Pursuing a common heritage area
West Linn, Oregon City seek Lake Oswego partnership on preservation project
The board of the Willamette Falls Heritage Area Coalition does not have a single representative from Lake Oswego. But that situation should change soon.
The coalition recently held a meeting to invite Lake Oswego to join West Linn and Oregon City as a partner in the effort to form the Willamette Falls Heritage Area, and organization officials could not have asked for a better turnout. Lake Oswego already has a strong historical preservation movement, and many of the people who have made it happen were there, including Susanna Kuo, Marylou Colver, former Lake Oswego Mayor Judie Hammerstad, Jeanie McGuire and Jack Walsdorf.
There was another Lake Oswego guest on hand who could make a big difference in the effort. Chuck OLeary, executive director of the Lake Oswego Chamber of Commerce, was there, and he expressed strong support for the project.
We wanted to reach out to Lake Oswego, and we got an enthusiastic response from the heritage groups, said Chris Finks, executive director of the association. The timing is quite good for Lake Oswego people to jump in.
Organized in 2006, the coalition is seeking government designation of the Willamette Falls area as a region distinguished for cultural, historical, natural and recreational reasons, and thus eligible for government funding for development.
As the meeting indicated, Lake Oswego would be a perfect partner for the project since it is located right next to West Linn and Oregon City, and it already has its own historical preservation effort. Lake Oswegos joining of the Willamette Falls Heritage Area Coalition could provide the final push that makes a heritage area a reality, as early as this year.
Tonight we want the opportunity to talk with the folks of Lake Oswego about joining with us in our vision, said Jody Carson, West Linn city councilor, who started the meeting.
This vision got an articulate and enthusiastic presentation from Alice Norris, former mayor of Oregon City.
We would like to be number one in having a heritage area in Oregon, Norris said. Our theme could be how this area secured the boundaries of a new nation. You have an asset. You have a story that belongs to this area.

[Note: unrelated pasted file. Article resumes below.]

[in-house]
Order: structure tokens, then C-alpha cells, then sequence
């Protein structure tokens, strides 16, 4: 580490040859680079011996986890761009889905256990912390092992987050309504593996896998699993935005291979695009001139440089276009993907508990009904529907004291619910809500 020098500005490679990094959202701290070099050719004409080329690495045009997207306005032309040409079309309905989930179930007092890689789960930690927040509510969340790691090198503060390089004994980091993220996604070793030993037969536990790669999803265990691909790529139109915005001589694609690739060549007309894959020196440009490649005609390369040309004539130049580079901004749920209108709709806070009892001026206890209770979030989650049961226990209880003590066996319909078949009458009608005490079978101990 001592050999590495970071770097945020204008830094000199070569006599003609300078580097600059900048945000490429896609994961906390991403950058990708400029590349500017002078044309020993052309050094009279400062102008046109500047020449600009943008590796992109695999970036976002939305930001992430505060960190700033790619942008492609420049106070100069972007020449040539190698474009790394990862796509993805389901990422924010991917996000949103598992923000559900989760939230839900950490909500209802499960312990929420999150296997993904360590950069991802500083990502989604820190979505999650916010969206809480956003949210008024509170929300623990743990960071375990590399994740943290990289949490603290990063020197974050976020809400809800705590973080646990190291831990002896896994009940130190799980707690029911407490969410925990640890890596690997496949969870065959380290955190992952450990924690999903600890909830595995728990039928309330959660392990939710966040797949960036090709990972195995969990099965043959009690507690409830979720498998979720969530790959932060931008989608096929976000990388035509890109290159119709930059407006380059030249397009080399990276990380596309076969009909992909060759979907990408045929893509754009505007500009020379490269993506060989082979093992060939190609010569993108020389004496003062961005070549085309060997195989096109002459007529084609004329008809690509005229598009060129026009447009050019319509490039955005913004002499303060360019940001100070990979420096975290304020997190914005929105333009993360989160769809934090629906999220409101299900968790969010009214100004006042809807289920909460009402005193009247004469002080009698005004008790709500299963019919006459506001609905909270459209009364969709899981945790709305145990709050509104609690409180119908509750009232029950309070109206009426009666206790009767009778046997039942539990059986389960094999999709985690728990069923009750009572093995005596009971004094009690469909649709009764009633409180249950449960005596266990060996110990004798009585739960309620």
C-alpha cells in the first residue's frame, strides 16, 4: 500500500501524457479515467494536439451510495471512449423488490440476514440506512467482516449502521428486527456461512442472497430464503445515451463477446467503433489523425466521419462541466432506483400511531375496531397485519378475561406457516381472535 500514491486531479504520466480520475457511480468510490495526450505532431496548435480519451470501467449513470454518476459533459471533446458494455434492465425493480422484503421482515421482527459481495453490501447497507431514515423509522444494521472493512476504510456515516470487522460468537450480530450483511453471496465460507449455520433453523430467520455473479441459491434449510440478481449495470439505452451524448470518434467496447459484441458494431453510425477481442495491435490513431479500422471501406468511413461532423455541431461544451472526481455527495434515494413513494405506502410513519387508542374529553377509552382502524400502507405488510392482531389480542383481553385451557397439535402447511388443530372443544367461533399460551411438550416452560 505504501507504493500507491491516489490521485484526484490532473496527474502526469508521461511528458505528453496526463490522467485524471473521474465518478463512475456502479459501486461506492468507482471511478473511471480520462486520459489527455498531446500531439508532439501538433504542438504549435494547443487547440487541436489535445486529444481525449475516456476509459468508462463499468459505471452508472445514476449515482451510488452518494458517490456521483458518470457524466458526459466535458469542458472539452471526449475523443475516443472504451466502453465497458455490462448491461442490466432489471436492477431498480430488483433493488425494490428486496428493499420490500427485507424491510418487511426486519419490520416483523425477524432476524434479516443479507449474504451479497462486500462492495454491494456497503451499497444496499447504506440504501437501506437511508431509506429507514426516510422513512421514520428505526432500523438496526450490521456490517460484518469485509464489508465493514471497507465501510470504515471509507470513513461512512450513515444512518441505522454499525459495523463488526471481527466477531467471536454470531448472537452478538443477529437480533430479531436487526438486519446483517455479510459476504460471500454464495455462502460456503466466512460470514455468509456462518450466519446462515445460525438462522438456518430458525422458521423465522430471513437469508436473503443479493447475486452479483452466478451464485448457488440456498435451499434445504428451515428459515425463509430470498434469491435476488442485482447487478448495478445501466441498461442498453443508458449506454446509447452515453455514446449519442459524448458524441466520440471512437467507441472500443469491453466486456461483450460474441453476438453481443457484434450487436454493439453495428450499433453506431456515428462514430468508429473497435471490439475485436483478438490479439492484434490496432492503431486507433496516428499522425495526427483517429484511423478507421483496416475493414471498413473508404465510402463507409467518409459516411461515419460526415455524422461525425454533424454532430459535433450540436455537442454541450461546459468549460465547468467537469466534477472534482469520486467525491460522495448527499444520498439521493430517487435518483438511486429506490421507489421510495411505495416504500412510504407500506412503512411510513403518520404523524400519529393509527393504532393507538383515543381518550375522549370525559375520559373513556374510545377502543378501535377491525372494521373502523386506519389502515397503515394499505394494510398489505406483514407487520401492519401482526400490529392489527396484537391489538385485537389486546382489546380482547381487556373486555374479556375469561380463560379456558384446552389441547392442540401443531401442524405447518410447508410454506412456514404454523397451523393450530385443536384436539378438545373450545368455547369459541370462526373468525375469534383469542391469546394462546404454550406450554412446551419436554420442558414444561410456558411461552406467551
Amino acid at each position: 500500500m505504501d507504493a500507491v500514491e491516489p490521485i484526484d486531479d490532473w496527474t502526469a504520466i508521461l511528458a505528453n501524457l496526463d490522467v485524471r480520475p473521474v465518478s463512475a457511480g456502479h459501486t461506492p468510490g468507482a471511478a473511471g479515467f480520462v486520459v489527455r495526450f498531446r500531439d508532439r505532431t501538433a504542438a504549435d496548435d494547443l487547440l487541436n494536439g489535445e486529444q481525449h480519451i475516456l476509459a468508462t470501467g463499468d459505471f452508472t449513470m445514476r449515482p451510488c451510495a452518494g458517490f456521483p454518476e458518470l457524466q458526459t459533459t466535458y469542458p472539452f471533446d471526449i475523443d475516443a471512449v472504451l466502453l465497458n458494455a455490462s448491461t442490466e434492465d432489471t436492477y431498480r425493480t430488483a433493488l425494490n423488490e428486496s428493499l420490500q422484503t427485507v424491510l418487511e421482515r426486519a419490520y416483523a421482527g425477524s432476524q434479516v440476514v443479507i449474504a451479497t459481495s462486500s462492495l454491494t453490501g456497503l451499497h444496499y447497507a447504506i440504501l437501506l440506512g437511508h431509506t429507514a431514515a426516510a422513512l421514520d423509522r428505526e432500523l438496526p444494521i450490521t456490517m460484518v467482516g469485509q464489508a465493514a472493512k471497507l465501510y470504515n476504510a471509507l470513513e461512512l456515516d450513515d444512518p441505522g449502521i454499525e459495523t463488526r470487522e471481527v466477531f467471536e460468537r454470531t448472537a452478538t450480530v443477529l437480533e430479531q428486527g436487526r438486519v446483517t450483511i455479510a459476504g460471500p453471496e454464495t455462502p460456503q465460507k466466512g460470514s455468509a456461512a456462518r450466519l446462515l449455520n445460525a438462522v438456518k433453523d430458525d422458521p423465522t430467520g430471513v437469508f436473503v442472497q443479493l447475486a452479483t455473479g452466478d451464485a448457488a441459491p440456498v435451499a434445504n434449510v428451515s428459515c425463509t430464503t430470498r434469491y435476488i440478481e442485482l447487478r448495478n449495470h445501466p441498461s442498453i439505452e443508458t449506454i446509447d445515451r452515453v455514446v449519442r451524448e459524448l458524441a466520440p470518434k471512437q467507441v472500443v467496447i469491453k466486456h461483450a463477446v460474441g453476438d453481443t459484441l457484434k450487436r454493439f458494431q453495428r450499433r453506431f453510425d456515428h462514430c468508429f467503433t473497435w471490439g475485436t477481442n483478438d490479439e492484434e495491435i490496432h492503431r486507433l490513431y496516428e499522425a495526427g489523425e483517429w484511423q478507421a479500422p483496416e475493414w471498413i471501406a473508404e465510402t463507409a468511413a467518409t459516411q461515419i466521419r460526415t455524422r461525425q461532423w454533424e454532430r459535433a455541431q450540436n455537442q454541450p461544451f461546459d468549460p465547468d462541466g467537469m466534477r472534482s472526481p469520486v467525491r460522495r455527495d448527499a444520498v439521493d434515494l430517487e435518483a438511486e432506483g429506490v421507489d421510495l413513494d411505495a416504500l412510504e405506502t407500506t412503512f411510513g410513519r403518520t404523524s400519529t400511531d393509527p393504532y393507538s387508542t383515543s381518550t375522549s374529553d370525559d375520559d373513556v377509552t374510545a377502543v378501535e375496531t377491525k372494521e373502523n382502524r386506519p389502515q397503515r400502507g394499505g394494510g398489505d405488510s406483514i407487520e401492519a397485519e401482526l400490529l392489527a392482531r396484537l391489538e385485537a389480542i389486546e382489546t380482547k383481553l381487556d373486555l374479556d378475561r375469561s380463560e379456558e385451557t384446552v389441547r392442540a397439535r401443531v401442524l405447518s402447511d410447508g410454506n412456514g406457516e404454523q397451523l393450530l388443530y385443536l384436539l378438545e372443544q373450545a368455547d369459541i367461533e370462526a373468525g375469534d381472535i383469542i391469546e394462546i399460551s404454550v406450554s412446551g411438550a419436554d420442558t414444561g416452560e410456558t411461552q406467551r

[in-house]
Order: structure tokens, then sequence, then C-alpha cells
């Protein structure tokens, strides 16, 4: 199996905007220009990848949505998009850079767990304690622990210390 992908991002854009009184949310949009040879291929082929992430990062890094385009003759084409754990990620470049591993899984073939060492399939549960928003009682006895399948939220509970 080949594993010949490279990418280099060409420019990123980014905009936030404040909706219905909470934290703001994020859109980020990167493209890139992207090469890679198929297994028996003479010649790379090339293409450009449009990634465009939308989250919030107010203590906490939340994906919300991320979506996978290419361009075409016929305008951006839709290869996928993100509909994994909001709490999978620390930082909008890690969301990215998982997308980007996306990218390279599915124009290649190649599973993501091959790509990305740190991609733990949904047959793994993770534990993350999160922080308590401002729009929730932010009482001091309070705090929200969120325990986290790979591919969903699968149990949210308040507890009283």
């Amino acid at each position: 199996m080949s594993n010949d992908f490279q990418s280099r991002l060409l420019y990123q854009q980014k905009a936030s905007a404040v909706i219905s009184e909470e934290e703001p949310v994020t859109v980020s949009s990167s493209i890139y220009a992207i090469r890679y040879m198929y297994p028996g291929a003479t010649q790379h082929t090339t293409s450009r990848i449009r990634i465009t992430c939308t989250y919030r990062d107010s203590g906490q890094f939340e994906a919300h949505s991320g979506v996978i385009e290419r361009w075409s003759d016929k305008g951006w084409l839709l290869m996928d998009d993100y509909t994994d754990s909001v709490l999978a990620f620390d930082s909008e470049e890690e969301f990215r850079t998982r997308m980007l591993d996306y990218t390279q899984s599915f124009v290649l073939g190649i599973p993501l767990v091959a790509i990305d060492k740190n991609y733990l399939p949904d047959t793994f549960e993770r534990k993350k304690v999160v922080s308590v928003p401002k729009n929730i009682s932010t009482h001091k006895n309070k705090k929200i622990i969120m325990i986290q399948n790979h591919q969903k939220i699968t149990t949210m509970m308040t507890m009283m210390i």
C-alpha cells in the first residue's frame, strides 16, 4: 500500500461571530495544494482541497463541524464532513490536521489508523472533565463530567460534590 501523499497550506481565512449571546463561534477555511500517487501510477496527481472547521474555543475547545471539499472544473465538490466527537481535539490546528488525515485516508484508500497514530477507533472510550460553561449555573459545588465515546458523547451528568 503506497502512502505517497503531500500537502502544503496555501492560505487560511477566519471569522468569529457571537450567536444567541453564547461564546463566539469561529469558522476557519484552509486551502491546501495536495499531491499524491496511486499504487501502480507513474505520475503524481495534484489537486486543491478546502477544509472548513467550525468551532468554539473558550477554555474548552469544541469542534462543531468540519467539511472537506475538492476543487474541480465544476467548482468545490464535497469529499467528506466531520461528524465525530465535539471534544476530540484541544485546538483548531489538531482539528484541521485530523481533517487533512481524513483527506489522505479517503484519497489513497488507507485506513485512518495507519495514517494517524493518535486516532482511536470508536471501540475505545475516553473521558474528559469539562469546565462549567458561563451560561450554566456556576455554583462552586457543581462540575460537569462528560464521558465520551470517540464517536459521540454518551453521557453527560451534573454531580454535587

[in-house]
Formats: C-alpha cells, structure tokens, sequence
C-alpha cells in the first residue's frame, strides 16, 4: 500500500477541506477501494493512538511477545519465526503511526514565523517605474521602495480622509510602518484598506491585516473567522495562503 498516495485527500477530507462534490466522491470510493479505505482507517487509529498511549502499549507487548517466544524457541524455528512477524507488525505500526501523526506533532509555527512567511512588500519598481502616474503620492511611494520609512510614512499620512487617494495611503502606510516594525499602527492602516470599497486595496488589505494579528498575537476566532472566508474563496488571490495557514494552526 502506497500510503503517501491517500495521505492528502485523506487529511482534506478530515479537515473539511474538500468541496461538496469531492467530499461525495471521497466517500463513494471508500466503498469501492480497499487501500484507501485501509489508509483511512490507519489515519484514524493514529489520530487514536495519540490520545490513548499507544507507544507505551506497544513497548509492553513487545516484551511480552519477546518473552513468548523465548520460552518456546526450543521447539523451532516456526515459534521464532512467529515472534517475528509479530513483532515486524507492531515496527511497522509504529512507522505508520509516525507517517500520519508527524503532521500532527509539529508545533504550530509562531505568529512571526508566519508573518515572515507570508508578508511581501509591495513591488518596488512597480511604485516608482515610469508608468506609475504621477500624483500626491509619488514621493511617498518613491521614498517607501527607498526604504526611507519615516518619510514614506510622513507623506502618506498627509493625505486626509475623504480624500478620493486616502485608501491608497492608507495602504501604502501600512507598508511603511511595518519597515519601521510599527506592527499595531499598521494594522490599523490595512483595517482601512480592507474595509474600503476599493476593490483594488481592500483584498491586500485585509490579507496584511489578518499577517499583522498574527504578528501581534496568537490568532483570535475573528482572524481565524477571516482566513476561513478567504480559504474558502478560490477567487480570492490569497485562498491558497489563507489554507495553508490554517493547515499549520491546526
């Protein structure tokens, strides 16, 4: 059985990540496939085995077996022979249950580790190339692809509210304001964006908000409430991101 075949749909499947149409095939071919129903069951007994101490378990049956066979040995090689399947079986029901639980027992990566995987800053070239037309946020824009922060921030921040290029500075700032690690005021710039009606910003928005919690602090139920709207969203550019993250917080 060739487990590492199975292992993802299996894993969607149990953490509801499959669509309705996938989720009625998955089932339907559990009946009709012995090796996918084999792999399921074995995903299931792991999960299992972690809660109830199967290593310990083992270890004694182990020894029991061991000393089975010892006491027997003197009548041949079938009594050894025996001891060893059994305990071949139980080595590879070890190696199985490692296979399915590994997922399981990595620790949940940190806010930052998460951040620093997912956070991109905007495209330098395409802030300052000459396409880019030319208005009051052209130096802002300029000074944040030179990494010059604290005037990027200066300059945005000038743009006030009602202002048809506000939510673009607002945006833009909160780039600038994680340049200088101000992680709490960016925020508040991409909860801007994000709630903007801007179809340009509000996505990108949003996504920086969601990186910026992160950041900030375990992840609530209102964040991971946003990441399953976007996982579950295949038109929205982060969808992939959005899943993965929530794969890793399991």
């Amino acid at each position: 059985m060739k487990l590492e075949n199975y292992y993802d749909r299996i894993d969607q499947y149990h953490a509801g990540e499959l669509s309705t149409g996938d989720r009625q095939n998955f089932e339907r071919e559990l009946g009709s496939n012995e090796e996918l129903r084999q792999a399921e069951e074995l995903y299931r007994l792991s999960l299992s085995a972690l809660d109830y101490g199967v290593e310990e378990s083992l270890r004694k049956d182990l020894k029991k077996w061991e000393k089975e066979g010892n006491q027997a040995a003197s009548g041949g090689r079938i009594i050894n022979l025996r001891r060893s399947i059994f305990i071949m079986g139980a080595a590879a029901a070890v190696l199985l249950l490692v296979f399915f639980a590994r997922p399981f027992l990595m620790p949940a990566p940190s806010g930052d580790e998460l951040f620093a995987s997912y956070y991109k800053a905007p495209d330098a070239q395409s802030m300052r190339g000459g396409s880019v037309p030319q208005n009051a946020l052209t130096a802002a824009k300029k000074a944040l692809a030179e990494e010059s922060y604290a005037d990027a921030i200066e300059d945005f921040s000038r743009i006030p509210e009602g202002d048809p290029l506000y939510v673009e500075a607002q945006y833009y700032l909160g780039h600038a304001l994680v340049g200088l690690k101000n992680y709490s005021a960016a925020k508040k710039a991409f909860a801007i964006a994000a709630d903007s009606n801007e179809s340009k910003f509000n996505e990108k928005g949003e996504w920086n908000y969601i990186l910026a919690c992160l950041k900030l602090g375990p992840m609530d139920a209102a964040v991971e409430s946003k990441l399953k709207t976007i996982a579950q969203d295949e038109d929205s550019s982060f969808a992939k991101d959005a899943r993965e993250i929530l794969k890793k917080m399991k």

Norris noted that West Linn and Oregon City have a rich heritage of the Ice Age, Native American tribes, salmon fishing and even a time when Willamette Falls was the place for industry in the West. Lake Oswego would bring its rich tradition of the Iron Trail, symbolized by the monumental Iron Furnace in George Rogers Park.
Lake Oswego would be a great addition to the overall picture, said David Lewis of the Confederated Tribes of Grand Ronde and chairman of the Oregon Heritage Commission. Theres a lot of stuff here.
For West Linn and Oregon City, Lake Oswego cannot join fast enough. Norris said the coalition will soon have its feasibility study completed. The next step will be the introduction of a bill before Congress for designation of the area by U.S. Rep. Kurt Schrader and U.S. Sen. Jeff Merkley. The earlier the bill is passed the better.
It is important that we get the designation this year, Norris said. That way we can get $160,000.
New heritage areas used to get $1 million, Norris said.
No hard sell was needed to churn up the enthusiasm of the audience. They were already getting ideas for future activities that would both help preserve history and boost the local economy.
The Willamette River is the strongest link between Lake Oswego and the Willamette Falls area, said Kuo, who played a key leadership role in preserving the Iron Furnace. It was a tourism magnet as early as 1870 when they had boat tours. This is a really old idea. It would be wonderful to have something like that again.
Finks said that historic preservation will be a crucial aspect of a new heritage area. But speakers pointed out it will also offer tourism and economic development, conservation, education and interpretation.
For more about the coalition, visit wfheritage.org.
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